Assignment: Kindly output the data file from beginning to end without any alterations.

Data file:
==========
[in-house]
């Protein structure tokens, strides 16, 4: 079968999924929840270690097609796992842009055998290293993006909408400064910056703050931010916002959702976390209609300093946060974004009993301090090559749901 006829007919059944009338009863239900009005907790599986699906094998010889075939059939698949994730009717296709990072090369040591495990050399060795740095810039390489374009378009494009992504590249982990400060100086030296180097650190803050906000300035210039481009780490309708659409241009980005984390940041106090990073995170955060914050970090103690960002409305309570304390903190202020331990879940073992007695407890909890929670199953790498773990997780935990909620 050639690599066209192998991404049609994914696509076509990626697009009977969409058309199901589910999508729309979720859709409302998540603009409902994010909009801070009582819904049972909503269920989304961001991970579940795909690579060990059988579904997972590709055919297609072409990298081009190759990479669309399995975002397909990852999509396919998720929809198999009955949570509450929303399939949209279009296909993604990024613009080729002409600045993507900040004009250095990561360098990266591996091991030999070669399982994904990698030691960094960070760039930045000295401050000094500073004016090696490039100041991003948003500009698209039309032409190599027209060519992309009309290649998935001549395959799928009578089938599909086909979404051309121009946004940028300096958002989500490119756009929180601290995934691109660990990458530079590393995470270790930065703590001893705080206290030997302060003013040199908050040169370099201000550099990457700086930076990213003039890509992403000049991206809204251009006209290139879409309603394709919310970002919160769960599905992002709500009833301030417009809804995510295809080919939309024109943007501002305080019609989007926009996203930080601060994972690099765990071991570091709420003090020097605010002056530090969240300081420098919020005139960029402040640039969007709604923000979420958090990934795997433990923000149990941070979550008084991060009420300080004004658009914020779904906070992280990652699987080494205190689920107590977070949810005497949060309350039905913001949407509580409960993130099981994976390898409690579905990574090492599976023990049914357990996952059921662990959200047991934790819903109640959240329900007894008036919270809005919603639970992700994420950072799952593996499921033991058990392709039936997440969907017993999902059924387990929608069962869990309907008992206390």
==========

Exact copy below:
[in-house]
């Protein structure tokens, strides 16, 4: 079968999924929840270690097609796992842009055998290293993006909408400064910056703050931010916002959702976390209609300093946060974004009993301090090559749901 006829007919059944009338009863239900009005907790599986699906094998010889075939059939698949994730009717296709990072090369040591495990050399060795740095810039390489374009378009494009992504590249982990400060100086030296180097650190803050906000300035210039481009780490309708659409241009980005984390940041106090990073995170955060914050970090103690960002409305309570304390903190202020331990879940073992007695407890909890929670199953790498773990997780935990909620 050639690599066209192998991404049609994914696509076509990626697009009977969409058309199901589910999508729309979720859709409302998540603009409902994010909009801070009582819904049972909503269920989304961001991970579940795909690579060990059988579904997972590709055919297609072409990298081009190759990479669309399995975002397909990852999509396919998720929809198999009955949570509450929303399939949209279009296909993604990024613009080729002409600045993507900040004009250095990561360098990266591996091991030999070669399982994904990698030691960094960070760039930045000295401050000094500073004016090696490039100041991003948003500009698209039309032409190599027209060519992309009309290649998935001549395959799928009578089938599909086909979404051309121009946004940028300096958002989500490119756009929180601290995934691109660990990458530079590393995470270790930065703590001893705080206290030997302060003013040199908050040169370099201000550099990457700086930076990213003039890509992403000049991206809204251009006209290139879409309603394709919310970002919160769960599905992002709500009833301030417009809804995510295809080919939309024109943007501002305080019609989007926009996203930080601060994972690099765990071991570091709420003090020097605010002056530090969240300081420098919020005139960029402040640039969007709604923000979420958090990934795997433990923000149990941070979550008084991060009420300080004004658009914020779904906070992280990652699987080494205190689920107590977070949810005497949060309350039905913001949407509580409960993130099981994976390898409690579905990574090492599976023990049914357990996952059921662990959200047991934790819903109640959240329900007894008036919270809005919603639970992700994420950072799952593996499921033991058990392709039936997440969907017993999902059924387990929608069962869990309907008992206390």